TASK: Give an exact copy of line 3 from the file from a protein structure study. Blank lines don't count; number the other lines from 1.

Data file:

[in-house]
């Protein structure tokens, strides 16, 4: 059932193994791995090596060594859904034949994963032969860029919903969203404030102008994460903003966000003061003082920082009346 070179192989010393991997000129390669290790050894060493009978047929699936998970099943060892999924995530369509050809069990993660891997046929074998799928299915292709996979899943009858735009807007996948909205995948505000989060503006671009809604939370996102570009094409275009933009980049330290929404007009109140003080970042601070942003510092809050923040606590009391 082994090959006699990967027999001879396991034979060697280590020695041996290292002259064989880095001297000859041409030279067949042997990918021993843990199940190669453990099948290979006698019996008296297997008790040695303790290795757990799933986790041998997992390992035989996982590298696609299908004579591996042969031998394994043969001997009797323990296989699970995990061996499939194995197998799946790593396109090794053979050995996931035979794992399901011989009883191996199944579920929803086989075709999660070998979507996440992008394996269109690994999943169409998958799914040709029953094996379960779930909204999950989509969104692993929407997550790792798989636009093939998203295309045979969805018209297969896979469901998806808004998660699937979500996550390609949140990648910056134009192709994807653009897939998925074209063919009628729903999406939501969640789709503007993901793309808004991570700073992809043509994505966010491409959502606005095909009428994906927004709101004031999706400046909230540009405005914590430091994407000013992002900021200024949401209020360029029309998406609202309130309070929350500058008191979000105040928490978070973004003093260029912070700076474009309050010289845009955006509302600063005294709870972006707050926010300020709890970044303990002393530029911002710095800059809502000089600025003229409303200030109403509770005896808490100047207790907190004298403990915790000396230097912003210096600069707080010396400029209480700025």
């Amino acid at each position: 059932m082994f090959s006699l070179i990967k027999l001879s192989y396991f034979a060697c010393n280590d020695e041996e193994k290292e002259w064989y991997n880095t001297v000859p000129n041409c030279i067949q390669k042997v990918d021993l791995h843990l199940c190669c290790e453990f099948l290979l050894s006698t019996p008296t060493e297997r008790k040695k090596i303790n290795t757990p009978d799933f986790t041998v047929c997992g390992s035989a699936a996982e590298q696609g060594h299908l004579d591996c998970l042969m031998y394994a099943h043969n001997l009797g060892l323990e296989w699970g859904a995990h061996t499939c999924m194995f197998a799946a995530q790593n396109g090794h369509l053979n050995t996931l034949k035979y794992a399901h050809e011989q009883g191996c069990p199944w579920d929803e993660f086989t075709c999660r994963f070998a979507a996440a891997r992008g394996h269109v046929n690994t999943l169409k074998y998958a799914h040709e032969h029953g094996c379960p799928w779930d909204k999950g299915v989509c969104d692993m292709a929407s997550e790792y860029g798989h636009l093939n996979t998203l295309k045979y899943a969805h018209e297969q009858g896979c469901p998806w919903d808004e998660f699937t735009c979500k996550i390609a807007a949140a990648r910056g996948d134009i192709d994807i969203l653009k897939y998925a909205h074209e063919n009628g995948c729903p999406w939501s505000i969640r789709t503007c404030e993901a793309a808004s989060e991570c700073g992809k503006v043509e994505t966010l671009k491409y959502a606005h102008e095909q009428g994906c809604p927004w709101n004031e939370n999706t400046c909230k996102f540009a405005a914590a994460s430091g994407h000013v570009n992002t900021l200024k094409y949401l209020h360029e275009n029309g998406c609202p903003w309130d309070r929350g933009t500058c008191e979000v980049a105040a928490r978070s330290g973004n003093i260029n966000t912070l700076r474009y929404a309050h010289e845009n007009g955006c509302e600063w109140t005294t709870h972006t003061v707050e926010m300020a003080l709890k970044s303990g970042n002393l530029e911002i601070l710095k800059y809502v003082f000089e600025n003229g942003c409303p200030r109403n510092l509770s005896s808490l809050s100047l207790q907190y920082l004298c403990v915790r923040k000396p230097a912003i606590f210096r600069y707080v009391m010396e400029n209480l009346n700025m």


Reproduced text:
């Amino acid at each position: 059932m082994f090959s006699l070179i990967k027999l001879s192989y396991f034979a060697c010393n280590d020695e041996e193994k290292e002259w064989y991997n880095t001297v000859p000129n041409c030279i067949q390669k042997v990918d021993l791995h843990l199940c190669c290790e453990f099948l290979l050894s006698t019996p008296t060493e297997r008790k040695k090596i303790n290795t757990p009978d799933f986790t041998v047929c997992g390992s035989a699936a996982e590298q696609g060594h299908l004579d591996c998970l042969m031998y394994a099943h043969n001997l009797g060892l323990e296989w699970g859904a995990h061996t499939c999924m194995f197998a799946a995530q790593n396109g090794h369509l053979n050995t996931l034949k035979y794992a399901h050809e011989q009883g191996c069990p199944w579920d929803e993660f086989t075709c999660r994963f070998a979507a996440a891997r992008g394996h269109v046929n690994t999943l169409k074998y998958a799914h040709e032969h029953g094996c379960p799928w779930d909204k999950g299915v989509c969104d692993m292709a929407s997550e790792y860029g798989h636009l093939n996979t998203l295309k045979y899943a969805h018209e297969q009858g896979c469901p998806w919903d808004e998660f699937t735009c979500k996550i390609a807007a949140a990648r910056g996948d134009i192709d994807i969203l653009k897939y998925a909205h074209e063919n009628g995948c729903p999406w939501s505000i969640r789709t503007c404030e993901a793309a808004s989060e991570c700073g992809k503006v043509e994505t966010l671009k491409y959502a606005h102008e095909q009428g994906c809604p927004w709101n004031e939370n999706t400046c909230k996102f540009a405005a914590a994460s430091g994407h000013v570009n992002t900021l200024k094409y949401l209020h360029e275009n029309g998406c609202p903003w309130d309070r929350g933009t500058c008191e979000v980049a105040a928490r978070s330290g973004n003093i260029n966000t912070l700076r474009y929404a309050h010289e845009n007009g955006c509302e600063w109140t005294t709870h972006t003061v707050e926010m300020a003080l709890k970044s303990g970042n002393l530029e911002i601070l710095k800059y809502v003082f000089e600025n003229g942003c409303p200030r109403n510092l509770s005896s808490l809050s100047l207790q907190y920082l004298c403990v915790r923040k000396p230097a912003i606590f210096r600069y707080v009391m010396e400029n209480l009346n700025m």